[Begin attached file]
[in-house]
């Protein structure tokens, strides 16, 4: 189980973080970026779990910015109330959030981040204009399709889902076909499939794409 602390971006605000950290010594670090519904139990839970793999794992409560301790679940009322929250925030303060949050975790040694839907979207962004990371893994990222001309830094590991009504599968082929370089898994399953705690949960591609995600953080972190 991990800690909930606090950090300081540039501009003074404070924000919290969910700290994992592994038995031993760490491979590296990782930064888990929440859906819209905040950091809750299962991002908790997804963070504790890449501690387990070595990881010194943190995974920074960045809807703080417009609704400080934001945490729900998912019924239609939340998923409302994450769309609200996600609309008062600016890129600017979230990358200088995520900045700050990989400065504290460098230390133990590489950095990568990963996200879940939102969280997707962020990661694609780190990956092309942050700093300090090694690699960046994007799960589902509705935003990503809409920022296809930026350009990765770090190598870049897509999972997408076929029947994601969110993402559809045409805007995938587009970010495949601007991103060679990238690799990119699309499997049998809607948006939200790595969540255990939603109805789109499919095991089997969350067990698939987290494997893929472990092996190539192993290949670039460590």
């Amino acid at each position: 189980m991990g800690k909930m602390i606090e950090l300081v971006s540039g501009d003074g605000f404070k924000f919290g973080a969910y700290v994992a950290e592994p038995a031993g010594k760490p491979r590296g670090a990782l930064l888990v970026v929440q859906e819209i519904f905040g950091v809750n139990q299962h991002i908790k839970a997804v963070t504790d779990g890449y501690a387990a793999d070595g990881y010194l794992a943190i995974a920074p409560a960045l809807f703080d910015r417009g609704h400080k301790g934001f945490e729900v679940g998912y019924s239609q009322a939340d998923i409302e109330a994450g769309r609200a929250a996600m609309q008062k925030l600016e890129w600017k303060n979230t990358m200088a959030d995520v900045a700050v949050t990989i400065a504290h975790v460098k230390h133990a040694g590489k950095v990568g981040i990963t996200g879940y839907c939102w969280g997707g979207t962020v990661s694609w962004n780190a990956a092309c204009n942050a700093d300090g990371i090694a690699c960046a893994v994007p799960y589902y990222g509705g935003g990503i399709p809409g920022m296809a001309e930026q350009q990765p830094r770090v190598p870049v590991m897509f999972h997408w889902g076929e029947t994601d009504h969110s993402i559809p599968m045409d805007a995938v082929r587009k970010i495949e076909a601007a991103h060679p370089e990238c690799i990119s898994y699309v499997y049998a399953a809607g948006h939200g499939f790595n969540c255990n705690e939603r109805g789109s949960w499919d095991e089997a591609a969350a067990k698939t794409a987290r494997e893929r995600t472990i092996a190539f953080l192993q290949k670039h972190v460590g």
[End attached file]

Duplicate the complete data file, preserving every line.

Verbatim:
[in-house]
């Protein structure tokens, strides 16, 4: 189980973080970026779990910015109330959030981040204009399709889902076909499939794409 602390971006605000950290010594670090519904139990839970793999794992409560301790679940009322929250925030303060949050975790040694839907979207962004990371893994990222001309830094590991009504599968082929370089898994399953705690949960591609995600953080972190 991990800690909930606090950090300081540039501009003074404070924000919290969910700290994992592994038995031993760490491979590296990782930064888990929440859906819209905040950091809750299962991002908790997804963070504790890449501690387990070595990881010194943190995974920074960045809807703080417009609704400080934001945490729900998912019924239609939340998923409302994450769309609200996600609309008062600016890129600017979230990358200088995520900045700050990989400065504290460098230390133990590489950095990568990963996200879940939102969280997707962020990661694609780190990956092309942050700093300090090694690699960046994007799960589902509705935003990503809409920022296809930026350009990765770090190598870049897509999972997408076929029947994601969110993402559809045409805007995938587009970010495949601007991103060679990238690799990119699309499997049998809607948006939200790595969540255990939603109805789109499919095991089997969350067990698939987290494997893929472990092996190539192993290949670039460590």
């Amino acid at each position: 189980m991990g800690k909930m602390i606090e950090l300081v971006s540039g501009d003074g605000f404070k924000f919290g973080a969910y700290v994992a950290e592994p038995a031993g010594k760490p491979r590296g670090a990782l930064l888990v970026v929440q859906e819209i519904f905040g950091v809750n139990q299962h991002i908790k839970a997804v963070t504790d779990g890449y501690a387990a793999d070595g990881y010194l794992a943190i995974a920074p409560a960045l809807f703080d910015r417009g609704h400080k301790g934001f945490e729900v679940g998912y019924s239609q009322a939340d998923i409302e109330a994450g769309r609200a929250a996600m609309q008062k925030l600016e890129w600017k303060n979230t990358m200088a959030d995520v900045a700050v949050t990989i400065a504290h975790v460098k230390h133990a040694g590489k950095v990568g981040i990963t996200g879940y839907c939102w969280g997707g979207t962020v990661s694609w962004n780190a990956a092309c204009n942050a700093d300090g990371i090694a690699c960046a893994v994007p799960y589902y990222g509705g935003g990503i399709p809409g920022m296809a001309e930026q350009q990765p830094r770090v190598p870049v590991m897509f999972h997408w889902g076929e029947t994601d009504h969110s993402i559809p599968m045409d805007a995938v082929r587009k970010i495949e076909a601007a991103h060679p370089e990238c690799i990119s898994y699309v499997y049998a399953a809607g948006h939200g499939f790595n969540c255990n705690e939603r109805g789109s949960w499919d095991e089997a591609a969350a067990k698939t794409a987290r494997e893929r995600t472990i092996a190539f953080l192993q290949k670039h972190v460590g």